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Wounded piper to play at Somme service

29 June 2016

Lance Corporal Richie Spence, 24, from Newtownards, County Down, will have the honour of playing the lament at the end of an all-night vigil and service at Westminster Abbey commemorating the centenary of the Battle of the Somme on Friday 1 July.

LCpl Spence, from the Irish Guards, will play Flowers in the Forest standing at the tomb of the unknown warrior at 07.30am, marking the moment one hundred years before that thousands of British soldiers met their deaths as they went ‘over the top’ in the first wave of attack.

Tribute to all who fought

The young Lance Corporal, who was shot by insurgents while serving on Operation Herrick 13 in Afghanistan in 2011, aged just 18, said it would be a huge honour and privilege to play on the anniversary of Britain’s bloodiest battle.

He said: “It’s such an important day. It was a truly horrible war with terrible casualties. You had lads as young as 15, who’d lied about their age to join up, dying fighting for a better cause for their country. I have the utmost respect for those men and boys.

“Everyone should know how special a day it is and realise what they went through for us. No one can imagine how grotesque it must have been. I’ve experienced war but I had the benefit of decent personal equipment and weaponry they never had.”

As well as Afghanistan, the 24-year-old has completed operational tours in Cyprus, the Falklands, and been on training exercises in Kenya and Oman. He said he was proud and honoured to be taking part in the commemorations. “The pipes were used back then just as they are today to fire up soldiers’ morale before they go to face their enemy. The lament is a tribute to all who fought.”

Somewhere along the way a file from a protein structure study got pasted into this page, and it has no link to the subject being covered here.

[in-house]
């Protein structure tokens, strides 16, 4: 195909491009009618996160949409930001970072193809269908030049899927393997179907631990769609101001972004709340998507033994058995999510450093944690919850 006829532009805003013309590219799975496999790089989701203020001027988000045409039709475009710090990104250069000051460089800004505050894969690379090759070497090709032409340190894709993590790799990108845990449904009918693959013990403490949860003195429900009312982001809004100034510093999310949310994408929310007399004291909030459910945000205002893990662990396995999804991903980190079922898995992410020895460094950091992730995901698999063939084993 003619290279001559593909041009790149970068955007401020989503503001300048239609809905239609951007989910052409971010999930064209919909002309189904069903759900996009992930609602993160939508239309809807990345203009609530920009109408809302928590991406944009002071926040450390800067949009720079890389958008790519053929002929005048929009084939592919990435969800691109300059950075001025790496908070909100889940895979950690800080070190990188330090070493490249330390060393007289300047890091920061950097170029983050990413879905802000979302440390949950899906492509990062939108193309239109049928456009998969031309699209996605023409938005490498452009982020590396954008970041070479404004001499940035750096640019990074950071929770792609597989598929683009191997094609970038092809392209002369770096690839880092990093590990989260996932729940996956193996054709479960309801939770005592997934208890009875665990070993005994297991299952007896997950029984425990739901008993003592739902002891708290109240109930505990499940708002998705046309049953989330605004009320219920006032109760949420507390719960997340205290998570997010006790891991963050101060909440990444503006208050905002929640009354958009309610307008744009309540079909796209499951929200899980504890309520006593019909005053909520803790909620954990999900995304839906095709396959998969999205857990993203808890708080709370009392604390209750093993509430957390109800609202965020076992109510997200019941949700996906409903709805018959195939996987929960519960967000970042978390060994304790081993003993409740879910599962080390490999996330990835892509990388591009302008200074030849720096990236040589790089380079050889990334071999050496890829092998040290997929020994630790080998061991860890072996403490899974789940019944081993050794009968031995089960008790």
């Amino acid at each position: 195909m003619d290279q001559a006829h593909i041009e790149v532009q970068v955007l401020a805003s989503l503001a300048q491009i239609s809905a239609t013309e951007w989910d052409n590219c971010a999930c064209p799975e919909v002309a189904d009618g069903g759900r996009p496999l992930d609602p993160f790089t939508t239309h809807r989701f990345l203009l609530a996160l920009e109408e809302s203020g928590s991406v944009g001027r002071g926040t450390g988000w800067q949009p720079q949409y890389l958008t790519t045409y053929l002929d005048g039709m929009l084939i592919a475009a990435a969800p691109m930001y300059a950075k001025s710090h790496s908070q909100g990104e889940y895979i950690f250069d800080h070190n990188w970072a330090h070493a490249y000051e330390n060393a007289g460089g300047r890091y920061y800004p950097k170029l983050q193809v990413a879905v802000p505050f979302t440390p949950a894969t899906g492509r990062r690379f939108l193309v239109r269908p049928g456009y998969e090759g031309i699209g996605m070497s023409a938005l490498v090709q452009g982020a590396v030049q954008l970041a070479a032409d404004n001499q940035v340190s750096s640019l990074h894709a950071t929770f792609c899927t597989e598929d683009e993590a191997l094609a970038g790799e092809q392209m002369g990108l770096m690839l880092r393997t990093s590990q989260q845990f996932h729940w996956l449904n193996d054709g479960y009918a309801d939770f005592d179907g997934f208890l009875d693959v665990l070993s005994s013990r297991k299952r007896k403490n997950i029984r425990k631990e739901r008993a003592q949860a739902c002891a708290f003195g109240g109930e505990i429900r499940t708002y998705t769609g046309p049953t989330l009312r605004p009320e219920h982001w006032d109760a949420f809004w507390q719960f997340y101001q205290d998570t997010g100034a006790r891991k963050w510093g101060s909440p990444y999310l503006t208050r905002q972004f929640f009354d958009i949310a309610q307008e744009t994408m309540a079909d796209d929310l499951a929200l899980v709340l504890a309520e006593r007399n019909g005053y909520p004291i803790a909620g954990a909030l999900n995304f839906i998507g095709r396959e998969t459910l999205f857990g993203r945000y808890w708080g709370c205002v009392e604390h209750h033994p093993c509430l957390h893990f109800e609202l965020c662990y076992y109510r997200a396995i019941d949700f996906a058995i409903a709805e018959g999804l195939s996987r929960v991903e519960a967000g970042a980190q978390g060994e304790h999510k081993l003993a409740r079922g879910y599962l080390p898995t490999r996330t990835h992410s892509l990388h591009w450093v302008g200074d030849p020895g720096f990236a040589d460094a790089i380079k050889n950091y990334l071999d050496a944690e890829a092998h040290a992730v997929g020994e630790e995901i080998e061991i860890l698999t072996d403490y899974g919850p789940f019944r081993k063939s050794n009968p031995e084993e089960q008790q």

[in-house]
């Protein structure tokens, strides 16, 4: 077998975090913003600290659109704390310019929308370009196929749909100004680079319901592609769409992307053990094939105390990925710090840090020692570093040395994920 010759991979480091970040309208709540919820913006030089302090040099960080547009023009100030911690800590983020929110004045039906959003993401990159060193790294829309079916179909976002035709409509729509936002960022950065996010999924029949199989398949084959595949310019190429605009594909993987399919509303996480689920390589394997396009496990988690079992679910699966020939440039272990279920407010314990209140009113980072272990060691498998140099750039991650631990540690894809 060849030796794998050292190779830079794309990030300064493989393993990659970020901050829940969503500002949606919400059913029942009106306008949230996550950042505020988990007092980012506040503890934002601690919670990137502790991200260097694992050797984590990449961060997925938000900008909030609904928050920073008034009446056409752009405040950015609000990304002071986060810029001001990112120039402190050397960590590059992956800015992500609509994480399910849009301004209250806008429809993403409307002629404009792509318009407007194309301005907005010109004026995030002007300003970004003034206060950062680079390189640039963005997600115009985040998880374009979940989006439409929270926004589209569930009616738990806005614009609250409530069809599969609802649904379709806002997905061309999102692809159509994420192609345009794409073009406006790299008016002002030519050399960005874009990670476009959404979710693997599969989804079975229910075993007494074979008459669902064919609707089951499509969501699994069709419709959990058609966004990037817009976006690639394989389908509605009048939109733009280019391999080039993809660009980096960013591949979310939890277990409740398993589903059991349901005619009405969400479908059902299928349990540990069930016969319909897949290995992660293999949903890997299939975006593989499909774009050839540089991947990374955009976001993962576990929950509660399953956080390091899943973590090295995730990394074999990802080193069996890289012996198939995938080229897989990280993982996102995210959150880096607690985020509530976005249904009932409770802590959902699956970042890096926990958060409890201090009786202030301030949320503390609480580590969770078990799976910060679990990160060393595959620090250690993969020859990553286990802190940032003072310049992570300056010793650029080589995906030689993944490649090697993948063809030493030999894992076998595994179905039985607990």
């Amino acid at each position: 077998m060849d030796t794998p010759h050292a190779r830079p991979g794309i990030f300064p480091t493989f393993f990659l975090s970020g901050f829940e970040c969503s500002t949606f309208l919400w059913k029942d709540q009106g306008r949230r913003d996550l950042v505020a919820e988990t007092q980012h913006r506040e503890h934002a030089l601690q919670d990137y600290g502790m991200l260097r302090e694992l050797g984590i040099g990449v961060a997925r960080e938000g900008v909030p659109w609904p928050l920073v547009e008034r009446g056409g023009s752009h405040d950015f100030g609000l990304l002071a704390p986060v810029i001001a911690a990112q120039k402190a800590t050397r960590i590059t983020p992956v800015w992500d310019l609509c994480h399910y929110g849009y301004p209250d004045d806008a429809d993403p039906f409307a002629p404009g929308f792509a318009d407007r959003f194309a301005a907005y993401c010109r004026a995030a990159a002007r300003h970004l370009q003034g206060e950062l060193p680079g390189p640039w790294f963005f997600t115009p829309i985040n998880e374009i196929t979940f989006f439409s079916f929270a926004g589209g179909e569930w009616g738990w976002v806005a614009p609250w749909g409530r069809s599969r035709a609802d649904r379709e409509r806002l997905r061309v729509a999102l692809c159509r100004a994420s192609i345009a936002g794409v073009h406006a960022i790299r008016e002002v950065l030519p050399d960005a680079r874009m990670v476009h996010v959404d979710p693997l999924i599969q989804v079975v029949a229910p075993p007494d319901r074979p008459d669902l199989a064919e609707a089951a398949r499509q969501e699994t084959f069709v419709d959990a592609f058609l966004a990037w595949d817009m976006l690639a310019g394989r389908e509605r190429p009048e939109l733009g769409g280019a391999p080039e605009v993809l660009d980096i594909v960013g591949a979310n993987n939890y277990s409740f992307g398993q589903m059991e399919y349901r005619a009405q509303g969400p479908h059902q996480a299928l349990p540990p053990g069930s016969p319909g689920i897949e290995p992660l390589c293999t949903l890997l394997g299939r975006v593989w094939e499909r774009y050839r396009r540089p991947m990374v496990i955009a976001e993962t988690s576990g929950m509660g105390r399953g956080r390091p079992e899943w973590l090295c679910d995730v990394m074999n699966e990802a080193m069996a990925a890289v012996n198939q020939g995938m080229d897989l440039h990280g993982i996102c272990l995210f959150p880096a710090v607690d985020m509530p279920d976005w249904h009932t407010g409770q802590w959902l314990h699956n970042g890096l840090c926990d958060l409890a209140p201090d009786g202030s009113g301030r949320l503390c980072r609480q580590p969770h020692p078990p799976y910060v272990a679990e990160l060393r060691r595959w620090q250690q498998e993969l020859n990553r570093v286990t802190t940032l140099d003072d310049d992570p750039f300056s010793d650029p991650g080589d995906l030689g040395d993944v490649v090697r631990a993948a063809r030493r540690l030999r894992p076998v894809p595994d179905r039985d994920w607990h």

Marking the Somme anniversary

  • On the eve of the centenary of the battle, at Westminster Abbey, an overnight vigil will be held, which is open to the public. It will be the first time since the Cuban Missile Crisis of 1953 that the Abbey has opened its doors to allow the public access overnight, to pray for peace. Military and civilian personnel with connection to the Battle will perform readings throughout the night and prayers will be said to remember those who sacrificed so much one hundred years ago.
  • On July 1st, 100 years to the minute, at precisely 0725hrs on Parliament Square The Kings Troop Royal Horse Artillery will fire three First World War era 13 Pounder Guns for 100 seconds, with four seconds between each round, to commemorate the end of the artillery bombardment at the Somme. After a National two minutes silence, officers and soldiers from HQ London District will blow whistles for five seconds to mark the time 100 years ago when the ‘boys went over the top’.
  • And at precisely 0730hrs LCpl Richie Spence will play Flowers of the Forest at the tomb of the unknown warrior in the Abbey.

Lessons learned

As the flowers of Britain’s youth fell on that first hour Britain’s bloodiest battle would go on to rage for another 141 days. The Somme resulted in 419,654 British and Empire casualties but overall is deemed a successful if costly campaign. 600,000 German soldiers were killed, wounded or missing after the offensive.

Lessons learned from the Somme are still applied to modern warfare, as in many ways the complexities faced by men and officers on the ground opposing forces of equal levels of sophistication and abilities still resonate with the challenges all armies face today.

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